"Do you realize how discouraging it is to know you are innocent of a crime, yet have no one believe you cause of a coerced confession?" Villegas wrote in a letter. "The very first thing they say is 'If you didn't do it, why did you confess to it? I wouldn't ever confess to nothing I didn't do.'

"At which you're lost for words. Cause no matter how you try to explain it to them, they do not believe that the police would ever coerce you into a statement. I mean in their mind it's unAmerican. What happened to me and others is suppose to happen in some Third World or a Communist country, not in the good ole land of liberty."

District Attorney Jaime Esparza was the prosecutor in both trials. He said jurors decided for themselves about the veracity of the statements made to police. "How the confession was obtained was fully examined," Esparza said. "This is not a new complaint that the confession was obtained through coercion. Obviously, the jury believed it wasn't, as well as the judge."

Esparza said he was aware of the writ and his office has cooperated. But, he said, the right decision was made in prosecuting Villegas. "It is my belief that he received a fair trial. The evidence we presented to the jury was proper and the jury's verdict was correct," Esparza said.

Private investigator Freddie Bonilla said a review of testimony, evidence and re-interviews of witnesses exposed a flawed homicide investigation. "There is no doubt in my mind that the kid didn't do it," said Bonilla, a retired El Paso police homicide detective and a former captain of detectives in the Sheriff's Office with more than 40 years experience.

More here

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Monday, April 12, 2010

FL: Woman murdered by deputies feared return of burglar

A Pompano Beach woman killed by deputies in a drug raid kept a pistol by her bed because she feared the man charged with burglarizing her home two months earlier. "I am sleeping with a gun next to my pillow every night," Brenda Van Zwieten said during a court hearing less than 24 hours before Broward Sheriff's Office SWAT team members burst into her home early Saturday morning and shot her when she pointed a .357-caliber revolver at them.

Van Zwieten, 52, was testifying in the case of Cory Frost, who was charged with breaking into her home at 301 SW 18th Court on Dec. 31 and stealing a small safe containing her dead son's jewelry. The hearing was called by Assistant State Attorney Kathleen Mager, who sought to revoke Frost's bond because he had threatened Van Zwieten online.

Van Zwieten said she had suffered a "semi-stroke," was hospitalized, and contracted pneumonia and bronchitis after son Zachary, 17, died in a car crash last October. Another of her four sons, Brian, died in 2007 from a drug overdose, family members said.

On New Year's Eve, Van Zwieten testified, a friend brought her chicken broth and left the door unlocked. Frost, she testified, then burst into her home, knocked her down and stole the jewelry. Frost has been charged with burglary, theft and battery. He was released on $5,500 bond.

After the burglary, Van Zwieten testified, Frost threatened her online via her Facebook page and walked by her house. "I don't feel safe," she said. "I have a heart condition."

At subsequent hearings after the weekend shooting, Frost denied threatening Van Zwieten and said he was out of town from early March until the Monday after the Saturday morning shooting.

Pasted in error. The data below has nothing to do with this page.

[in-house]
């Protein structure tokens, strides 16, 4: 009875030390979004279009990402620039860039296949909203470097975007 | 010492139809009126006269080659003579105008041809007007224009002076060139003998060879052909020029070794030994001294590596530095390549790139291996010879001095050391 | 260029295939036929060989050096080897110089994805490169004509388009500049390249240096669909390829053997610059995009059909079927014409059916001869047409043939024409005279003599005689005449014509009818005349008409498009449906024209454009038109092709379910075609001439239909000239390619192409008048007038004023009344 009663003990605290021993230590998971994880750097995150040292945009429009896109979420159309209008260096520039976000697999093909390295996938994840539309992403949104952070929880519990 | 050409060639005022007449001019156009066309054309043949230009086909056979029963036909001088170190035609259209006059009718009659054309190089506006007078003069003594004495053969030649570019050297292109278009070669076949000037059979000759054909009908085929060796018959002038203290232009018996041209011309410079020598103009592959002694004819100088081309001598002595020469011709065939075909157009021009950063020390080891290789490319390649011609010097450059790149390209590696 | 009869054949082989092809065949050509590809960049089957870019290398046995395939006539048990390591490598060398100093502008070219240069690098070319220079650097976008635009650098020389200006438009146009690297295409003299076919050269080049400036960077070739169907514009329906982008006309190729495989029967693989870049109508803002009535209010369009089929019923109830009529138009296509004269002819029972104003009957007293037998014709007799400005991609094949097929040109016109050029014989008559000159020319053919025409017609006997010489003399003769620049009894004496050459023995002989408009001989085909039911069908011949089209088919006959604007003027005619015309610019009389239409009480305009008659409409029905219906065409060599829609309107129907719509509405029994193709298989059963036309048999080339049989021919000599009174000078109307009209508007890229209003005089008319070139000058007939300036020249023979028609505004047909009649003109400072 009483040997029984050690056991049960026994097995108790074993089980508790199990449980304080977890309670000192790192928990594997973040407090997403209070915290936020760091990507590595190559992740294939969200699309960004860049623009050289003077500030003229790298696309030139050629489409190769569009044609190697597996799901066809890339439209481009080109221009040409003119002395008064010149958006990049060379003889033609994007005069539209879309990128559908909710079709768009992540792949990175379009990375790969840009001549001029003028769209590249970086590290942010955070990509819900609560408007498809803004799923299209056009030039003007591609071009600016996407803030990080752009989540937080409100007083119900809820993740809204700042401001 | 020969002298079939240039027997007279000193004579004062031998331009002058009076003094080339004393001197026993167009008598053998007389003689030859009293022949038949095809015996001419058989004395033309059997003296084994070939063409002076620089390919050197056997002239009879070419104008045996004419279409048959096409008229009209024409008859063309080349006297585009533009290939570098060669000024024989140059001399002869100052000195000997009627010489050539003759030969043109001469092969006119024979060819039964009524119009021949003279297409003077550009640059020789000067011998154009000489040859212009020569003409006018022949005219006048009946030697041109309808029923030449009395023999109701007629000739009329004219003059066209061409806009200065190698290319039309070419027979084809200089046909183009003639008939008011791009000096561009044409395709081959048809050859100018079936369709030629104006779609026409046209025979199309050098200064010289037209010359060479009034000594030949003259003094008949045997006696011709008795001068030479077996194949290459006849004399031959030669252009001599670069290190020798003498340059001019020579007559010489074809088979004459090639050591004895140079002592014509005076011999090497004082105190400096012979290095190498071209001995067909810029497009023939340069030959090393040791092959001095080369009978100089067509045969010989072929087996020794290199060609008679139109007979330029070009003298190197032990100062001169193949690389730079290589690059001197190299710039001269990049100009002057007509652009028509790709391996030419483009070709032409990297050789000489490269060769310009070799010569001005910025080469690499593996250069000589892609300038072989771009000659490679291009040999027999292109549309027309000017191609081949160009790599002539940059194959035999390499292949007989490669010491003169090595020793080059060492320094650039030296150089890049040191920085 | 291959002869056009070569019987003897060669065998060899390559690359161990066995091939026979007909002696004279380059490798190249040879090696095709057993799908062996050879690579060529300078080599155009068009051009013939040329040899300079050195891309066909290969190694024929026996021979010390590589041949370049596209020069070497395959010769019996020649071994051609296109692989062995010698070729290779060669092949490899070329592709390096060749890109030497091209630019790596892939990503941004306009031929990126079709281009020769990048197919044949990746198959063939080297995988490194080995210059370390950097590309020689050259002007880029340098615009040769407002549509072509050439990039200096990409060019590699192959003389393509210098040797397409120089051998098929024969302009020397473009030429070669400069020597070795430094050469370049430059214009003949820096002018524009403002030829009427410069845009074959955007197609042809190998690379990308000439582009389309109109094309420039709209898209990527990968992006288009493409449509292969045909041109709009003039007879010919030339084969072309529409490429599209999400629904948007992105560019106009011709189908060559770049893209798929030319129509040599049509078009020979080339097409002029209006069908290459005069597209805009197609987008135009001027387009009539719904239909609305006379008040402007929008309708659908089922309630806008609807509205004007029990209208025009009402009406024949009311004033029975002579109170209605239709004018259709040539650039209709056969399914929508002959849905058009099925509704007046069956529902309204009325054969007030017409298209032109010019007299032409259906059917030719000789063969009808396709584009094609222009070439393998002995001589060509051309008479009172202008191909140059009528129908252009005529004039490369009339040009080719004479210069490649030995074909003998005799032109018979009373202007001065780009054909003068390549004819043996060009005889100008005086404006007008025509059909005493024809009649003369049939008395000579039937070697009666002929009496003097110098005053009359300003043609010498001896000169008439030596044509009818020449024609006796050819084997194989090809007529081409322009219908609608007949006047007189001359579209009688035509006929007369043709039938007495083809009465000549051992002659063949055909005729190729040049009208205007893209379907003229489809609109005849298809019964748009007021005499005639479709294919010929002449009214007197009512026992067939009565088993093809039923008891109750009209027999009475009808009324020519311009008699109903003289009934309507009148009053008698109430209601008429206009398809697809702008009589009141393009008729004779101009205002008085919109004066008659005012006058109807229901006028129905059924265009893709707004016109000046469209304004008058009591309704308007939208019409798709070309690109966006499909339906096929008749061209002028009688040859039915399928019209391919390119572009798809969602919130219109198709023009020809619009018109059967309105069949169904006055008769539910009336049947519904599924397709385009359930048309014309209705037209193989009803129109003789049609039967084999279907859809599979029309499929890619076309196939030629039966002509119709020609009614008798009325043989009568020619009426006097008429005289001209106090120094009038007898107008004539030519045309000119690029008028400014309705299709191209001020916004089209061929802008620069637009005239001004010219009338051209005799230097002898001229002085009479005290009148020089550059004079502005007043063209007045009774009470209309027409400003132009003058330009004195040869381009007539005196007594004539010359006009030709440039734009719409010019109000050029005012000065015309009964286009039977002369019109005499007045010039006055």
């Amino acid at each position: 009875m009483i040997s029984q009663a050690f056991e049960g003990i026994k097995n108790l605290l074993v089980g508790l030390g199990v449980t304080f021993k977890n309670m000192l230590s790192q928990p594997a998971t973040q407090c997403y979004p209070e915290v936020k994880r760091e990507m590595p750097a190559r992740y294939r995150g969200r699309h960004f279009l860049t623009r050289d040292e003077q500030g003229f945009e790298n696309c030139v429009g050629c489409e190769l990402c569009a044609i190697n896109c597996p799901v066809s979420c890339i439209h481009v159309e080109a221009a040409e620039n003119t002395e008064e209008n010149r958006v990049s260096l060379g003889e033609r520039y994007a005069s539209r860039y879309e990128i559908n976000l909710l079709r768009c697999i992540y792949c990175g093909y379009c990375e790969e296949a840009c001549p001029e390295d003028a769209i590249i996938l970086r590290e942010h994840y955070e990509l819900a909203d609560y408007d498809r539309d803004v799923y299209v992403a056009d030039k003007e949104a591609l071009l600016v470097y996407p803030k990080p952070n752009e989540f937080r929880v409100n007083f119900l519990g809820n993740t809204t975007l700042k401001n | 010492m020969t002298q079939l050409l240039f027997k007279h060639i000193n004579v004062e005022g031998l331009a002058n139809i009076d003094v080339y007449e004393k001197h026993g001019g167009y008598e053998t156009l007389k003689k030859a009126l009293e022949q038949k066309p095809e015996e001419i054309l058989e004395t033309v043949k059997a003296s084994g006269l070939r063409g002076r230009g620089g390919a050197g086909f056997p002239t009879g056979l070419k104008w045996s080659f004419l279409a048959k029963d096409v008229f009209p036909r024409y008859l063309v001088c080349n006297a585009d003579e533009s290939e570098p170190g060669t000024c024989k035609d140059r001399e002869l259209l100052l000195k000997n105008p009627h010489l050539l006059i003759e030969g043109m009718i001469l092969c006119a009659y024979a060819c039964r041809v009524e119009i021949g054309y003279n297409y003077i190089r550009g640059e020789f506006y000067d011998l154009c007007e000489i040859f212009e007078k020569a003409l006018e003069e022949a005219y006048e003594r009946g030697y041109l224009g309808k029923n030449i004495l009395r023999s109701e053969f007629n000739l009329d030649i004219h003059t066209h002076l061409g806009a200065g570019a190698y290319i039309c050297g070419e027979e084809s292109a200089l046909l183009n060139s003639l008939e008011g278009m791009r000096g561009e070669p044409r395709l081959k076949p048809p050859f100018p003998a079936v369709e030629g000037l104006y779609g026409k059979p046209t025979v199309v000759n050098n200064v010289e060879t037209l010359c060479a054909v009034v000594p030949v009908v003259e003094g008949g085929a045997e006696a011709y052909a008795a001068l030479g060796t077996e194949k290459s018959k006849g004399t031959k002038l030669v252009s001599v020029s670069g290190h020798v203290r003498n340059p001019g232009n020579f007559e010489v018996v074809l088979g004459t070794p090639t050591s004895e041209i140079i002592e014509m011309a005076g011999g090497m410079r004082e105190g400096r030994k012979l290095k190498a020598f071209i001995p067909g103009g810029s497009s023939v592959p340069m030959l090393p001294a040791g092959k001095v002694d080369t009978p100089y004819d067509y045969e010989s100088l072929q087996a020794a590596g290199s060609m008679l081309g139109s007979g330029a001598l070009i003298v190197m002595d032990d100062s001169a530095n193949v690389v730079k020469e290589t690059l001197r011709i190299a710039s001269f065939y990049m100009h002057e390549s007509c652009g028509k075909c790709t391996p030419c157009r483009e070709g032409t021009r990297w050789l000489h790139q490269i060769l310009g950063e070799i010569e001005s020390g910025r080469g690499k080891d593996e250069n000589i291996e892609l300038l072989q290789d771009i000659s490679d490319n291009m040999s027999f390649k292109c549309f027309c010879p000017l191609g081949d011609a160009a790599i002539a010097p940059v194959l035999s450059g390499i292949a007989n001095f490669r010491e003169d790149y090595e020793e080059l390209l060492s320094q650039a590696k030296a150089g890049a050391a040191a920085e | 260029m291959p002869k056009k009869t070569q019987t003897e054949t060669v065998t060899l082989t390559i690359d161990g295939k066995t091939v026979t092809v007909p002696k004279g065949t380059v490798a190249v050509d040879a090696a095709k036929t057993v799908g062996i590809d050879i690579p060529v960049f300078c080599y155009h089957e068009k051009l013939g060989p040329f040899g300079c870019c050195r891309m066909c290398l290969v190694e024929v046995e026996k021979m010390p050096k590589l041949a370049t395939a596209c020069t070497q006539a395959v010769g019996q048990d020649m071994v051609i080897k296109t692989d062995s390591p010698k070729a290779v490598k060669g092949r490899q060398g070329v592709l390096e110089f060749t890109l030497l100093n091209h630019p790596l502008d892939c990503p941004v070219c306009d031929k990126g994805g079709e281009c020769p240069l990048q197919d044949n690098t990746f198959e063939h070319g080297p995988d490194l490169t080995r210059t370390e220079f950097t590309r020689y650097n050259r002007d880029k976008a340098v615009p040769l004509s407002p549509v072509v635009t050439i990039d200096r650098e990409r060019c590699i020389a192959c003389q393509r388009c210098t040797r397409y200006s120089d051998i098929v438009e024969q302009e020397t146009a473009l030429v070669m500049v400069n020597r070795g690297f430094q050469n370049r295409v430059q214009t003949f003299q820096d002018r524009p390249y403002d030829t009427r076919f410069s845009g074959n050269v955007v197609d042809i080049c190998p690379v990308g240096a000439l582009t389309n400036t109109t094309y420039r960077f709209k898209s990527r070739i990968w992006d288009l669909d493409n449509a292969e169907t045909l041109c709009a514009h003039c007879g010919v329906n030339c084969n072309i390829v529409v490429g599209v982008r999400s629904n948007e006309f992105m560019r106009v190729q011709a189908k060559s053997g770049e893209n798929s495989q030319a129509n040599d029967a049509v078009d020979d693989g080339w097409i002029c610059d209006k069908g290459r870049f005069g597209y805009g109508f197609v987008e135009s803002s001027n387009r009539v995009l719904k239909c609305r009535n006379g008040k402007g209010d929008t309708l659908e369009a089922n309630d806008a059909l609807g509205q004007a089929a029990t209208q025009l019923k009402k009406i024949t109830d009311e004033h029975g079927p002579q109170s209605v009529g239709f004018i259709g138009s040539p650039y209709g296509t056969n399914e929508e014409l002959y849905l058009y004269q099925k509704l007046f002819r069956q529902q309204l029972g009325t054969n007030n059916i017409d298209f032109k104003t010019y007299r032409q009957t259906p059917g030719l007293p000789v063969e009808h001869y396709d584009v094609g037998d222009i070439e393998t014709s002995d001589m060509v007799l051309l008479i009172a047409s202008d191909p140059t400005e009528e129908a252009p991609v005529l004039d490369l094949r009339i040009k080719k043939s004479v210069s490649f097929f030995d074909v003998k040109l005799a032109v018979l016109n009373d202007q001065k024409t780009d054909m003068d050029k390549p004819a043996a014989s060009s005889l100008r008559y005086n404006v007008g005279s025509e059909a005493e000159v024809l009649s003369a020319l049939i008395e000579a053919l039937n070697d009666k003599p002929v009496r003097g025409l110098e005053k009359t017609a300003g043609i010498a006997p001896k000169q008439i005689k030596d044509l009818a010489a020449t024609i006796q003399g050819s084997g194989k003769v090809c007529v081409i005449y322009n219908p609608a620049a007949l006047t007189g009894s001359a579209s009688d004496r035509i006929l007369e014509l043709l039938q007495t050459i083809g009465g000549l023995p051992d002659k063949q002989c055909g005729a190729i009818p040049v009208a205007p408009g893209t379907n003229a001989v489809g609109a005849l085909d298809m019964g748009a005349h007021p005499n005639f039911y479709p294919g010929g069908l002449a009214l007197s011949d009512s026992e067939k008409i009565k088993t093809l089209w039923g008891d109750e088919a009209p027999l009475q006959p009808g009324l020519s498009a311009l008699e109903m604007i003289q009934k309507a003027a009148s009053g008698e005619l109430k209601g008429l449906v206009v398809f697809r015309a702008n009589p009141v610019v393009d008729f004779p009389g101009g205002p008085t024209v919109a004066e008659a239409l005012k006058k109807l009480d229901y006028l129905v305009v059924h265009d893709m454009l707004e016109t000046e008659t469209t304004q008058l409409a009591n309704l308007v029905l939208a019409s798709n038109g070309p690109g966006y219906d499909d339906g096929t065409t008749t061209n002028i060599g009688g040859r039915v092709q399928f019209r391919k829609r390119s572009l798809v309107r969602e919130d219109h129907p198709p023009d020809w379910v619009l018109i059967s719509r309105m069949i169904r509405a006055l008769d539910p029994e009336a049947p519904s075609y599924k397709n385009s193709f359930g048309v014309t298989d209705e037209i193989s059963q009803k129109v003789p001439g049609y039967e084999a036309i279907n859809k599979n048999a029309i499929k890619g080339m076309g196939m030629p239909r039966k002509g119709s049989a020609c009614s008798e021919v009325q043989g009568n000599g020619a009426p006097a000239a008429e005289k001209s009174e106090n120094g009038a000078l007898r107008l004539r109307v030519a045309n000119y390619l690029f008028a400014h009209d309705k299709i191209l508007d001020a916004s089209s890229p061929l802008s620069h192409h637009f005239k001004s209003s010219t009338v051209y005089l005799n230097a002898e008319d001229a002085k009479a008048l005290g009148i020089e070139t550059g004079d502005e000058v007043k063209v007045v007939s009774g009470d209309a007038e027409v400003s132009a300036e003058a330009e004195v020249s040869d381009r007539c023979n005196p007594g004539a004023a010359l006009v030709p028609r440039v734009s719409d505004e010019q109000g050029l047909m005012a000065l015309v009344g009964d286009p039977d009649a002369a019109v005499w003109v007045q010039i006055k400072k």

However Sheriff's Office Detective Brett Forsberg testified Van Zwieten forwarded to him three e-mailed threats she received from Frost. One of them read in part, "Bitch, don't lie in court," Forsberg said.

Circuit Judge Carlos Rodriguez then found Frost in contempt of court for lying on the witness stand and sentenced him to a year in jail. The burglary case against him is pending.

Sheriff's officials said Van Zwieten's house was raided hours after two drug defendants said they bought oxycodone and marijuana directly from her. Deputies said they loudly announced themselves before bursting into the house. [Believe that and you'd believe anything. They like to have surprise on their side] Van Zwieten's boyfriend, Gary Nunnemacher, surrendered along with a pit bull.

Original report here

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Sunday, April 11, 2010

The NoVa police blackout

Law enforcement agencies in Northern Virginia say you have no right to know what they're doing

Last November along the roadside of Richmond Highway, a major thoroughfare in Fairfax County, Virginia, a police officer shot and killed David Masters, an unarmed motorist, as he sat in the driver's seat of his car. Masters, who was bipolar, was wanted for allegedly stealing some flowers from a planter. He had been given a ticket the day before for running a red light and then evading the police officer, though in a slow and not particularly dangerous manner.

In January of this year, Fairfax County Commonwealth's Attorney Raymond Morrogh announced through a press release that he would not be filing any charges against the officer who shot Masters. The shooting, Morrogh found, was justified due to a "furtive gesture" by Masters that suggested he had a weapon. The only eyewitness to the furtive gesture was the police officer who pulled the trigger.

There exists dash-cam video of Masters' shooting. There are also police interviews of other witnesses, and the police report itself. But the public and the press are as unlikely to see any of those as they are to learn the officer’s name. That's because the Fairfax County Police Department—along with the neighboring municipal police departments of Arlington and Alexandria—are among the most secretive, least transparent law enforcement agencies in the country. And local political leaders don't seem particularly concerned about it.